As lap 7 progressed, the rain was starting to get serious. Lap times had been good while the track was still only damp, as long as you avoided the greasy patches off the racing line, but that was starting to change. Riders were having to slow, the worsening rain starting to make conditions treacherous in places. Fortune may favor the brave, but she also lays traps for the reckless, and Carlos Checa was the first of her victims. Tires had started sliding , and rider after rider was getting lifted out of the saddle as the grip-slide-grip of impending highsides began to make their presence felt. Such a twitch had allowed de Puniet back past Guintoli, and a couple of corners later, Valentino Rossi had a similar twitch before Garage Bleu, running wide and immediately losing four places to the massed crowd behind him. Carlos Checa saw his chance, and ran in hot up the inside, but just a little too hot, crashing out of the race. He was not to be the last.
After losing out to de Puniet, Guintoli was caught by the chasing pack. First Hopkins flew past, and Pedrosa followed at Museum. Desperately trying to hold off the charge of Valentino Rossi, Guintoli highsided two turns later at the Chemin aux Boeuf Esses. The Doctor's reflexes were astonishing, getting hard on the brakes and just missing the tumbling Dunlop Yamaha of the French rookie, but again losing places which he had just managed to claw back. Guintoli's triumphant run was over, but he proved his mettle as a rider, remounting his damaged bike and entering the pits, to take out his wets-shod bike, and rejoin the fray.
It's The Pits
Guintoli wasn't the only early visitor to the pits. Alex Hofmann gambled on coming in early, and got back out again having lost only a single place. On the next lap, the field from 6th on down decided to follow the Pramac Ducati's example, pitting to swap bikes for ones with tires more suited to the conditions. The leaders would wait another lap before coming in to change bikes, but this came one lap too late for the other French hero, Randy de Puniet falling victim to his own excitement at leading his home race and crashing out while in the lead. Toni Elias was another victim, losing the front in the difficult conditions.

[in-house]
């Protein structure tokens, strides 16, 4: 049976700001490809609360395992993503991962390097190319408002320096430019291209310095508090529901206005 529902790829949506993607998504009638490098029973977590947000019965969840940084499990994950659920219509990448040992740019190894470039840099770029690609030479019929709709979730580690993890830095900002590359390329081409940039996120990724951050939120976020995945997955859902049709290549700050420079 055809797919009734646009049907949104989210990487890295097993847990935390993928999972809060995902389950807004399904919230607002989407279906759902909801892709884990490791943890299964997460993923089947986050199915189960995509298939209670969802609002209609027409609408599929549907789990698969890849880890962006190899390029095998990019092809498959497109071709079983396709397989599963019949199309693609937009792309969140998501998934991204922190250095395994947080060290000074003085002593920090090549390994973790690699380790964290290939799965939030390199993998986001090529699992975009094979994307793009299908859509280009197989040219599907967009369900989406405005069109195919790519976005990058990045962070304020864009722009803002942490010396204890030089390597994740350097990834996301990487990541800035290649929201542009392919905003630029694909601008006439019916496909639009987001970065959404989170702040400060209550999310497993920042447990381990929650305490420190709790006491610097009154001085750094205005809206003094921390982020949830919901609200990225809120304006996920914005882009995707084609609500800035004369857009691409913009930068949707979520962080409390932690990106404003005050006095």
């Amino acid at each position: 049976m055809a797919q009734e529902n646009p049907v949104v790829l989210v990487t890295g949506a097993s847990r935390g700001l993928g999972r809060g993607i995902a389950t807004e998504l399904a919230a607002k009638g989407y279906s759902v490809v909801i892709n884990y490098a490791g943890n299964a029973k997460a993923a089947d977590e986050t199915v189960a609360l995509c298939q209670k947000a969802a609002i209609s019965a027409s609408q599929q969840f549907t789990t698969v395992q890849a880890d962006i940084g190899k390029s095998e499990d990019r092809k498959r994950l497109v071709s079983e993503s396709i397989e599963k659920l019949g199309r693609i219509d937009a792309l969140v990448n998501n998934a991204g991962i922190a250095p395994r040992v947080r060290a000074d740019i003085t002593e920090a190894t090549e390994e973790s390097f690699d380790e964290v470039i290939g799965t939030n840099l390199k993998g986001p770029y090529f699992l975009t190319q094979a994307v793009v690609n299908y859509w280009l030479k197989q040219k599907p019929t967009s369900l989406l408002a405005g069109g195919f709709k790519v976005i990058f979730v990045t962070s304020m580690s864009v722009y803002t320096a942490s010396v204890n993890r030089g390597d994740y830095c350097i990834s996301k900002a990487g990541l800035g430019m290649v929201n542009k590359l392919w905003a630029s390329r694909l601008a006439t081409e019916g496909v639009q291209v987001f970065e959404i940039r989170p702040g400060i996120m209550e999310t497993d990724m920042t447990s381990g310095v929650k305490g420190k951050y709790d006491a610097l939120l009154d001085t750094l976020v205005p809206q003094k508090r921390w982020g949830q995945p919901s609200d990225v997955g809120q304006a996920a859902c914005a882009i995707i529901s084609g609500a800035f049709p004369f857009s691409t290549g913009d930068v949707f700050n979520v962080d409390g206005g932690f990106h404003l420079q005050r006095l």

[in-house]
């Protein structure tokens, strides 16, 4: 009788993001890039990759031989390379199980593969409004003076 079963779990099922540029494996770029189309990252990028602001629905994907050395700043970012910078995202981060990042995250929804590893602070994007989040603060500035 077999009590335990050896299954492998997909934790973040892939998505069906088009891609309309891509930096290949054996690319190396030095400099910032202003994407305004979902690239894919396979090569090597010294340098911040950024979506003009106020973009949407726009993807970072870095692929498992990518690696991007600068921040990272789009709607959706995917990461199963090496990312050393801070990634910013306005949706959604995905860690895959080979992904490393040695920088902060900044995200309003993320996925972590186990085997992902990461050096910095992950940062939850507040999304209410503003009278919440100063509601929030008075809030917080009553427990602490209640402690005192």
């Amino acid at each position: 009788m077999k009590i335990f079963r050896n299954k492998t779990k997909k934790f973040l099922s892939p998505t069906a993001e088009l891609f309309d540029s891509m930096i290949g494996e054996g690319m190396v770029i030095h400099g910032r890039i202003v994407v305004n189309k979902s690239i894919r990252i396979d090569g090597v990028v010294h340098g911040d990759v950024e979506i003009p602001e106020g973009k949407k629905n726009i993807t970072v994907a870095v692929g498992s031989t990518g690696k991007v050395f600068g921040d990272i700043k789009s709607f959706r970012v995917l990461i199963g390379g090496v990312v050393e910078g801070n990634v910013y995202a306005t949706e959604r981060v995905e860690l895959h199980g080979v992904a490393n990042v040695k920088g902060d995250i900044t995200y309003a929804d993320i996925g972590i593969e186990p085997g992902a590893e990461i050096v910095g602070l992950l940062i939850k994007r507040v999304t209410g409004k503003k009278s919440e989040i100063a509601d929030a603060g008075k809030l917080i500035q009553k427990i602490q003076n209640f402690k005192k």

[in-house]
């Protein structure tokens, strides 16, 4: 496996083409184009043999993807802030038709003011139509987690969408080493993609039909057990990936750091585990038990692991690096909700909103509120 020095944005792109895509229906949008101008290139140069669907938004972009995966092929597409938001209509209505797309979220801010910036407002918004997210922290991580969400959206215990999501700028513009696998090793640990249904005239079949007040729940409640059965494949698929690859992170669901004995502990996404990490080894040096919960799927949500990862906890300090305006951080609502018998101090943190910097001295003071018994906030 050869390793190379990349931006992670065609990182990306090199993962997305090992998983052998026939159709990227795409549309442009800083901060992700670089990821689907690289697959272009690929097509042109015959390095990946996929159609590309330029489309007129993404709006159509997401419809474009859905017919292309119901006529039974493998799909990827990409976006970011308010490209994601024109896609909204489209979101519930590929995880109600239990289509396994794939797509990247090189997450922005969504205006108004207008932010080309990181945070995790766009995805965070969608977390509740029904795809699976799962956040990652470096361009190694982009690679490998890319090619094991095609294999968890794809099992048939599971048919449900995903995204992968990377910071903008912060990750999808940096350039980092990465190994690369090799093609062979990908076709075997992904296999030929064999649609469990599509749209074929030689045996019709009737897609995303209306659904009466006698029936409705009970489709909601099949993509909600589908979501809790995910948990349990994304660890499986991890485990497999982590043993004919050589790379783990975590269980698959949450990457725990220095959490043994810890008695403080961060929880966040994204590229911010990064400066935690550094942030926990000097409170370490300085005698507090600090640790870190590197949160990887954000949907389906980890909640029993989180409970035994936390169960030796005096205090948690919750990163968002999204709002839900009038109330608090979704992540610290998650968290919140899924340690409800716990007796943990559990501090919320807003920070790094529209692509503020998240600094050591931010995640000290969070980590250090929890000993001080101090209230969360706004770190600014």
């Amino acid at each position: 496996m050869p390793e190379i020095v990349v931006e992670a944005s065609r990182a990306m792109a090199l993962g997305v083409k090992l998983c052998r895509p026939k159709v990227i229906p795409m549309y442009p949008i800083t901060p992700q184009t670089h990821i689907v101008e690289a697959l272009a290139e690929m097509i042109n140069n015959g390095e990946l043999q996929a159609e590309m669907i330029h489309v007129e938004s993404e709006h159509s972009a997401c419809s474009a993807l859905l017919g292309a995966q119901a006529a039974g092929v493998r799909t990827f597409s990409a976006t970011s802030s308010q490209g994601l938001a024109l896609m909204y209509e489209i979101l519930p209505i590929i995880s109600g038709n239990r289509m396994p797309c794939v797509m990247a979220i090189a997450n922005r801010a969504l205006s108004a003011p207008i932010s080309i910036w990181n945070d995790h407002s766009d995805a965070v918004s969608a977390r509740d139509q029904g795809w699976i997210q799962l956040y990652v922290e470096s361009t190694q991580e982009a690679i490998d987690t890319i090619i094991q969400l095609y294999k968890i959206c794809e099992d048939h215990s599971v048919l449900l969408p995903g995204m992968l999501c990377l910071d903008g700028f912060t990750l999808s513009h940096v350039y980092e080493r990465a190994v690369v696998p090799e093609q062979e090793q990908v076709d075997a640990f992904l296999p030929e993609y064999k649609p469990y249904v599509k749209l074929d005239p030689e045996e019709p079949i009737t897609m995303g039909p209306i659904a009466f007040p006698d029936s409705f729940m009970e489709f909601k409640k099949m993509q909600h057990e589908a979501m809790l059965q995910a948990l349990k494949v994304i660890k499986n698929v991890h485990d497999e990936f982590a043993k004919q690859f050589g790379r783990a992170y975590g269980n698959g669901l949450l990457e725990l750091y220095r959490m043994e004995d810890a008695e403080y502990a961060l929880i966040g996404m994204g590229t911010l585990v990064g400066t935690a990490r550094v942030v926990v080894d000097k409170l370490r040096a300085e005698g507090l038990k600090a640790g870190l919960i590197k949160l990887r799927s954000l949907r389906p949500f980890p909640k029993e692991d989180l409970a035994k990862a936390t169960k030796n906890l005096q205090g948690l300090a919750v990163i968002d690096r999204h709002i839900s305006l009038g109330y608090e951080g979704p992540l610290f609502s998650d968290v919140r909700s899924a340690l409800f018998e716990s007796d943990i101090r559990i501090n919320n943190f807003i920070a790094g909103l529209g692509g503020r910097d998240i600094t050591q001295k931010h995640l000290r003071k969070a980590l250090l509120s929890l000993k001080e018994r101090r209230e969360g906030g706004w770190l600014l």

The two waves of pit stops had surprisingly little effect on the running order, aided by less chaotic scenes than at Phillip Island, the last place we had done this. But the biggest beneficiary was a familiar name: Chris Vermeulen had seized the opportunity to jump from 7th to 2nd in Australia, and at Le Mans, he went one better. 8th on lap 9, by the time he came past the finish line at the end of lap 10, he passed the leading group as they left the pits on fresh tires, taking over the lead ahead of his Suzuki team mate John Hopkins.
The Suzuki 1-2 was not to last long. Vermeulen was strong, and looking comfortable at the front, but Hopper was coming under pressure from the bunch behind, Melandri leading the attack ahead of Pedrosa, Rossi, a revitalized Nicky Hayden and the Ducati train of Stoner, Capirossi, Hofmann and Barros. He withstood Melandri's attack for a lap, falling prey to Rossi on the next. While Vermeulen's wet weather setup looked absolutely perfect, parrying Melandri's approaches with apparent ease at the time, Hopkins was having a tougher time, running wide to let past a gaggle of followers. The American, who snatched his first podium last time out at Shanghai, would not feature again at the front.
Within 3 laps of the pit stops, the top two steps of the podium looked settled, Vermeulen and Melandri clear of the rest by over 3 seconds. Vermeulen had pulled a a gap of 1.8 seconds on Melandri, but Melandri kept nibbling away at it, taking a couple of tenths each lap. Melandri worried away at Vermeulen to get the lead down to 2/10ths of a second, but Vermeulen responded. Over the next couple of laps, the former World Supersport champion clawed back a couple of tenths to extend his lead. Melandri made another push, getting within a quarter of a second once again, but Vermeulen was not to be fazed. The Australian Suzuki man kicked once again, taking 2/10ths on lap 21, over half a second on lap 22, and another second on lap 23. With 5 laps to go, a 2 second deficit, and over 15 seconds back to 3rd place, Marco Melandri decided to settle for 2nd, his best result of the season, and valuable points in the championship, leaving Chris Vermeulen to take his first win in MotoGP, Suzuki's first four-stroke win, and their first win since the Sete Gibernau won the Valencia Grand Prix in 2001. The Australian had put on another masterful performance of wet weather riding, demonstrating that when the conditions are right, he is capable of beating anyone in the world.